‘Sliabh Alainn’ (Beautiful Mountain) was inspired by the beautiful colours in the landscape around where I live.   I started with a rough sketch onto a piece of cotton and then stretched it into an embroidery hoop.  I randomly selected one of the outlined shapes, and using three strands of embroidery thread, I started to embroider French Knots, working the knots very closely together, until that section was completely filled.  I changed the colour of the embroidery thread and moved onto the next section, continuing this way until the scene was completed.

Sliabh Alainn work in progress

The back of the work was kept as neat as possible, so that there is no bumps for mounting and framing.  I think the reverse of the piece looks like an abstract art scene and could possibly work as the right side. 

After working hundreds of French knots, I know what I would say to anyone suggesting the back of the work is better than the front – “Get Knotted”.

Dee’s creativity can be seen in the flesh in our current exhibition in Las Rada Wine and Tapas Bar, Naas.

'Sliabh Alainn' by Dee Kelly, element15






These boots were made for walking…Felted Boots!

Felted boots – who would have thought!  And yes, these boots are made for walking… outdoors. And are really warm and comfy too!

Asta, never one to sit on her hands, has made these really cute and functional boots for her daughter.  They are made from merino wool, wet felted, using these wooden shoe lasts to create the correct foot shape.  Asta sourced rubber soles which she then attached and finished the boots with a needle felted cat face (work in progress in the one eyed cat image below)!    A tremendous hit with her daughter and, I wouldn’t be surprised if she had lots of orders for more!

And while we are on the subject, here are some indoor booties Asta has made ……. just what is needed to get through in this extended winter!! These are very warm, comfortable and stand up to a good deal of wear and tear.  It is great to see handmade and functional footwear being produced.  Wool is breathable, insulating, readily absorbs moisture, hygienic and dirt repellent.  Most importantly these booties are eco-frendly, with no chemicals of any kind used in the process.  Who wouldn’t want a pair!   Get in line!!  You can contact Asta through her facebook page:   https://www.facebook.com/OldCourtLinens/

Niki Collier Feltmaker and Ivaylo Petrov Photographer collaborative Exhibition

Celebrations – an interesting exhibition currently on in the Visitor Centre, Phoenix Park by Niki Collier feltmaker based in Dublin and Ivaylo Petrov, a Bulgarian photographer based in Kildare.  It runs until March 31st.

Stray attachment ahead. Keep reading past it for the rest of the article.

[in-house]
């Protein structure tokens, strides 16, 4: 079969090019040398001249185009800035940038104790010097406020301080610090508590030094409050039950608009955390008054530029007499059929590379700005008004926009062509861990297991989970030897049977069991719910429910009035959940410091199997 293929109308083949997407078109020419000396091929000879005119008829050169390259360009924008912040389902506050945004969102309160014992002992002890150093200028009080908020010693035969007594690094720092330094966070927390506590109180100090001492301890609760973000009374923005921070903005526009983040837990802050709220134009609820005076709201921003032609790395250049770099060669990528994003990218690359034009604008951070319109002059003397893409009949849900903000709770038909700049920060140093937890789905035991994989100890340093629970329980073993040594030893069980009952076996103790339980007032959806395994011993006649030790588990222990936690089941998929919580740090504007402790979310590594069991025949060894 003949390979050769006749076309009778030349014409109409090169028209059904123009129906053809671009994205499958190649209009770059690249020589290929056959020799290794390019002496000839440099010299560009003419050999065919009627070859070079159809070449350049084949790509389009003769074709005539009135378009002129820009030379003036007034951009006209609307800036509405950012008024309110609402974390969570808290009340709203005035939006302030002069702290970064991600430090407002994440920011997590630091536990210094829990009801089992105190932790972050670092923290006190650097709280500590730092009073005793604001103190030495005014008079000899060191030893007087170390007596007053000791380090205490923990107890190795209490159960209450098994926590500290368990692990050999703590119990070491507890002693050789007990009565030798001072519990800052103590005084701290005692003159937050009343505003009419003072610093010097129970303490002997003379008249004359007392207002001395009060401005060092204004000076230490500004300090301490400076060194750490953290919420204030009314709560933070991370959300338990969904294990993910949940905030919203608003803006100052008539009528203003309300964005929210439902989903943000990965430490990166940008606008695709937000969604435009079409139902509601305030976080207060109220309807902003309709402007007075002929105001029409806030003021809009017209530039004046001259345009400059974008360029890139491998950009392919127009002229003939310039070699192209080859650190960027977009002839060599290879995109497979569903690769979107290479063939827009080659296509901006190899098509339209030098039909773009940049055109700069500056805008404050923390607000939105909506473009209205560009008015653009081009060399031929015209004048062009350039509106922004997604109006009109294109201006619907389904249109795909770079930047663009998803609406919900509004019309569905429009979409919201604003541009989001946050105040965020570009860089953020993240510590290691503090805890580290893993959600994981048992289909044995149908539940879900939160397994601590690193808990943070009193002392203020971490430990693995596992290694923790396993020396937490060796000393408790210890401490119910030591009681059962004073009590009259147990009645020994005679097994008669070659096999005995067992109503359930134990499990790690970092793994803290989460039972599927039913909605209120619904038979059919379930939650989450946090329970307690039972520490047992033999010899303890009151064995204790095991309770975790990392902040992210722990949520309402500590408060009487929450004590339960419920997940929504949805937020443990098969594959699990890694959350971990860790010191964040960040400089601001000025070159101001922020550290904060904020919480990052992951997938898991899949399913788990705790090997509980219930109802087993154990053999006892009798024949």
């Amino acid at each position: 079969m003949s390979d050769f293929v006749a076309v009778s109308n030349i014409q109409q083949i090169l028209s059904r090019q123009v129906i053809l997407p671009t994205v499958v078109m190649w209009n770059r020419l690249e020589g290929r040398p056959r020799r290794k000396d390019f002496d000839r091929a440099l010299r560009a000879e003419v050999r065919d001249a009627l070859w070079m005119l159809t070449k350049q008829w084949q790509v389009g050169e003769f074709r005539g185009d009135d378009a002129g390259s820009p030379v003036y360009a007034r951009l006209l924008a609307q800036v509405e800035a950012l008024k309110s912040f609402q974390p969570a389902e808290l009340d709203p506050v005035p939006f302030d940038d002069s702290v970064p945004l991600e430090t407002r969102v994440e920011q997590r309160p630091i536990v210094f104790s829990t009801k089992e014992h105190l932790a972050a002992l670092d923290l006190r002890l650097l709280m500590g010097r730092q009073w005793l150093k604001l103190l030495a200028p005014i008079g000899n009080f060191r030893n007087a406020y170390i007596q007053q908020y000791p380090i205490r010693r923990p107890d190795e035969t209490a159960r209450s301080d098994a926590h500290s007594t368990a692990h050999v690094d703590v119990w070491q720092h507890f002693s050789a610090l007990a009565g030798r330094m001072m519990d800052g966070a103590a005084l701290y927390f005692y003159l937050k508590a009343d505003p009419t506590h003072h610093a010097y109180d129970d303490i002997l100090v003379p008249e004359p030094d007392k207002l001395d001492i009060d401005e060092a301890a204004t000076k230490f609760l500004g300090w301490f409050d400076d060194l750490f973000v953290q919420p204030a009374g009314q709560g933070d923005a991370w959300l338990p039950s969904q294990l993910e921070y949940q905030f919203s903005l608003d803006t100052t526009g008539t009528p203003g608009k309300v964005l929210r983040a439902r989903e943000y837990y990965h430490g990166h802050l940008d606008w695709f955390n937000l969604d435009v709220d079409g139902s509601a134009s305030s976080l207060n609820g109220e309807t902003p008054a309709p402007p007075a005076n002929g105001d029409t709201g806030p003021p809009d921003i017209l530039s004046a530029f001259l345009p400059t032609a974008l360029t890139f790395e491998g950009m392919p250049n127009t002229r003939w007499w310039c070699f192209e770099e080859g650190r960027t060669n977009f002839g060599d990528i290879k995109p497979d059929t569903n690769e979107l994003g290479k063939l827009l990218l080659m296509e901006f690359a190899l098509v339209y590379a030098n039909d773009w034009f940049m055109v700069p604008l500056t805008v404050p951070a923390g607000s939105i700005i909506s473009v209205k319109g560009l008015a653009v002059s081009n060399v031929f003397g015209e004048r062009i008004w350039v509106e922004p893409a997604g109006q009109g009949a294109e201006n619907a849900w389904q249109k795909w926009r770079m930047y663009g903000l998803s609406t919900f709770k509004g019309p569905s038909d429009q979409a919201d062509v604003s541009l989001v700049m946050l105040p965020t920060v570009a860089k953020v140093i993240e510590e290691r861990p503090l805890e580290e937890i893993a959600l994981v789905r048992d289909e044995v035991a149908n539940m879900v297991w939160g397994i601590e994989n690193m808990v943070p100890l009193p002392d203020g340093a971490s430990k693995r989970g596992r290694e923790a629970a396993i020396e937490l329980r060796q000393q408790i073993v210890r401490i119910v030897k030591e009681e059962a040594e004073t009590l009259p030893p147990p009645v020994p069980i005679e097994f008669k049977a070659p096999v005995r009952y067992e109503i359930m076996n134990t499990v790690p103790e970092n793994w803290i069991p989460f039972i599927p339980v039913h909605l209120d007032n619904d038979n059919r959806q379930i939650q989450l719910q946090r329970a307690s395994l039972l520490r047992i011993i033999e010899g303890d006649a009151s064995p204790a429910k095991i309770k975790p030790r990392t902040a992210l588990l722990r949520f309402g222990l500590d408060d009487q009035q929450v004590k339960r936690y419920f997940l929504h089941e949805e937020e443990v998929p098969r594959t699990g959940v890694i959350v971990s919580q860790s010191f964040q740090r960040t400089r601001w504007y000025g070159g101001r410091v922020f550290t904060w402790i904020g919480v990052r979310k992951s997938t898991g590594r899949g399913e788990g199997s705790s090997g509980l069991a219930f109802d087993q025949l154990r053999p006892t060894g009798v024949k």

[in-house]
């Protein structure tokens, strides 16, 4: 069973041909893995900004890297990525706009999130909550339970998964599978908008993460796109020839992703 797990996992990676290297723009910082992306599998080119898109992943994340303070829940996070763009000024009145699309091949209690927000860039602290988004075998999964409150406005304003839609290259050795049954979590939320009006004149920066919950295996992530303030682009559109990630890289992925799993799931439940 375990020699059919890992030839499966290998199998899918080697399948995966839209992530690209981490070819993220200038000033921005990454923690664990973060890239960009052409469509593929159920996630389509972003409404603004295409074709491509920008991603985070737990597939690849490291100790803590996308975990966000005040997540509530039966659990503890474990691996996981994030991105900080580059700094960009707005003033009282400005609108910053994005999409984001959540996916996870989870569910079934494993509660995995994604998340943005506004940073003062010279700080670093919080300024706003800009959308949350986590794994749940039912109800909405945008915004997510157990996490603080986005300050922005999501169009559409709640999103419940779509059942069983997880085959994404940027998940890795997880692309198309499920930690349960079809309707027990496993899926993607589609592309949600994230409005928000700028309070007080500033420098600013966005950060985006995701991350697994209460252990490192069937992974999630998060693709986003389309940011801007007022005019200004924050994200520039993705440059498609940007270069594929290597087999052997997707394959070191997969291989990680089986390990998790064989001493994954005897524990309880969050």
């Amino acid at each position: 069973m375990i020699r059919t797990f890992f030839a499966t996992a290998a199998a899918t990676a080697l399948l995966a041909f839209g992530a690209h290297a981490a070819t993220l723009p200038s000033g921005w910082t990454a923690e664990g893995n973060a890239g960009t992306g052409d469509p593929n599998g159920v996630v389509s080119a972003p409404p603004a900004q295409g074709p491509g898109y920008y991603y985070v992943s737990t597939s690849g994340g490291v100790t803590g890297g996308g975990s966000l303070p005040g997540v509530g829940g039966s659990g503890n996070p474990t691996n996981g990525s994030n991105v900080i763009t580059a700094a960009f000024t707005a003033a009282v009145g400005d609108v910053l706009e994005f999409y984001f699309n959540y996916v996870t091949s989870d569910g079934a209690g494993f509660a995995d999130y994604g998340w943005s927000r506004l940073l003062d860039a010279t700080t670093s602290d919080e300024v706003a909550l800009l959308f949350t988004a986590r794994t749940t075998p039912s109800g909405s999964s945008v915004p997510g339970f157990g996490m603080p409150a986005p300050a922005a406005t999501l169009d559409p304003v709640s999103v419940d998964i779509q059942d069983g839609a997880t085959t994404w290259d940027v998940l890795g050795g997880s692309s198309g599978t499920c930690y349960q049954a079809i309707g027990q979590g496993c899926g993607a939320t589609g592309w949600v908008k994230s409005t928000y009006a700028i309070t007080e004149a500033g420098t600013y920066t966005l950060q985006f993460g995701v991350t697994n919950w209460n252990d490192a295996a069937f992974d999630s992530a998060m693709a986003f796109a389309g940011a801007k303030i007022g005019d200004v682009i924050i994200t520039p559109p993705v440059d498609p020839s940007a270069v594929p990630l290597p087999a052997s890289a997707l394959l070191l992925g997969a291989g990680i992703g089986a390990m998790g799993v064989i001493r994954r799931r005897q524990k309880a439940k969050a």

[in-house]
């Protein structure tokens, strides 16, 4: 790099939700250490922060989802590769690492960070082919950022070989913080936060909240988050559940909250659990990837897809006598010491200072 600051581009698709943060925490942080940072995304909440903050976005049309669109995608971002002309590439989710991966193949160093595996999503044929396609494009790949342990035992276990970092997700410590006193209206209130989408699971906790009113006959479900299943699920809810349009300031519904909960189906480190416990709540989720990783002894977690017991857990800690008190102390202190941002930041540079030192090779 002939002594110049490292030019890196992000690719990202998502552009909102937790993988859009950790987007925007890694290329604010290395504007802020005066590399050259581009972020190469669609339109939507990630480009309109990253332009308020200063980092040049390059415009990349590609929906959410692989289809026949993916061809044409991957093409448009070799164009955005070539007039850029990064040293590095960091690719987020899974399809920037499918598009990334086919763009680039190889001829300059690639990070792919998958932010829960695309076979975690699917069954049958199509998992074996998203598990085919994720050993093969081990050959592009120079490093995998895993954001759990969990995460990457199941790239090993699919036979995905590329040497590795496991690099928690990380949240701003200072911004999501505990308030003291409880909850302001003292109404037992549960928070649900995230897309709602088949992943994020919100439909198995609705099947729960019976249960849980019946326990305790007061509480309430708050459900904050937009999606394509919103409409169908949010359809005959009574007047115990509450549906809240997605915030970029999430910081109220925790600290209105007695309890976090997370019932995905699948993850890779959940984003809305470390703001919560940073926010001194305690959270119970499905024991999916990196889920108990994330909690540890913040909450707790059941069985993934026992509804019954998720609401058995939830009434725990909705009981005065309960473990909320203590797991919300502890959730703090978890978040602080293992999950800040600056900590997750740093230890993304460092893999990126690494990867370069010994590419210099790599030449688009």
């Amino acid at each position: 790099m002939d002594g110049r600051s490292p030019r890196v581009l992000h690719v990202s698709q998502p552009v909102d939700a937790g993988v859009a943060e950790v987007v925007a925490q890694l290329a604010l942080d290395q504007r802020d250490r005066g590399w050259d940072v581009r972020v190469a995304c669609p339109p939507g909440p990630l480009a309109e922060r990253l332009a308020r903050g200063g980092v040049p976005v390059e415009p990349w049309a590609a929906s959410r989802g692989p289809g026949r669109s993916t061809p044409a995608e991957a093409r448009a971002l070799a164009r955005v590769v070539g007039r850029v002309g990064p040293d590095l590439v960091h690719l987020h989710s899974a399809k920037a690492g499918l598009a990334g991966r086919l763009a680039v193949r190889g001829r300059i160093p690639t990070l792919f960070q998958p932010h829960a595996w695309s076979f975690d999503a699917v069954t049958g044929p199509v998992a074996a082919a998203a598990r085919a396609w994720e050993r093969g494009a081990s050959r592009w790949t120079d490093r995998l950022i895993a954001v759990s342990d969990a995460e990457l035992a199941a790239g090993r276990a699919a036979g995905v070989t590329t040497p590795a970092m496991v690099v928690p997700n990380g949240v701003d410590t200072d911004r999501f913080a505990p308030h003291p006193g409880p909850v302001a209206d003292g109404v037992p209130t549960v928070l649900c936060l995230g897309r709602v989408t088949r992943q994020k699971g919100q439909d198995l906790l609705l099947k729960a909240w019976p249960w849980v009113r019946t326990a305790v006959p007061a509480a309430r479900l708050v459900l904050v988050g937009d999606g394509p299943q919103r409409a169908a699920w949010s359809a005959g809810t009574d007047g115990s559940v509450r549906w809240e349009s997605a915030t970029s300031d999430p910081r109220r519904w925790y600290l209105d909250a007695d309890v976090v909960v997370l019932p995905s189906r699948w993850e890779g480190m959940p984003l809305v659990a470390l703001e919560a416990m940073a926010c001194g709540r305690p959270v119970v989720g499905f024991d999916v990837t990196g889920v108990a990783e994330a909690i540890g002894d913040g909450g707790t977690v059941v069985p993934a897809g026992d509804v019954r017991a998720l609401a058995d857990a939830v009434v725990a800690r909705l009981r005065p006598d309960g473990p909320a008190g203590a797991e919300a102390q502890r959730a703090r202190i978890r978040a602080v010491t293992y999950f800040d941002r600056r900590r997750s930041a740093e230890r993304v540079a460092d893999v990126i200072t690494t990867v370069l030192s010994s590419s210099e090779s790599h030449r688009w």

Niki explains the concept behind the exhibition:  Every year, it is a Bulgarian tradition on the 1st of March, the month marking the spring awakening, to adorn our chests with a red and white wool brooch, which we Bulgarians call martenitsa. Through the centuries this art, but a handful of wool, has been handcrafted in various forms and shapes, but always using red and white wool. The white represents our wish for long life and the red our wish for good health.  Martenitsa is not just a strong symbol of Bulgarian identity, but has become part of Unesco heritage. It is invariably one of the first presents that we share with friends of Bulgaria.

The work in this exhibition profiles the evolving make up of a community through geographical, cultural and personal change. The artistic conversation is how festivals and customs reflect and manifest this. 
The models in each visual narrative are authentic members of the Bulgarian community. They are selected on the basis of their personal connection to a festival, holiday or custom.

For each scene the artwork in felt is created by Niki to reflect the message about growth, change and strength which is connecting to others. It is a research into what shifts our personal and collective boundaries of empathy, acceptance and strength.

This is a collaborative project between Niki Collier Design an award winning visual artist and designer based in Dublin and Ivaylo Petrov a photographer from the Bulgarian community based in Kildare.     www.ivaylopetrov.eu/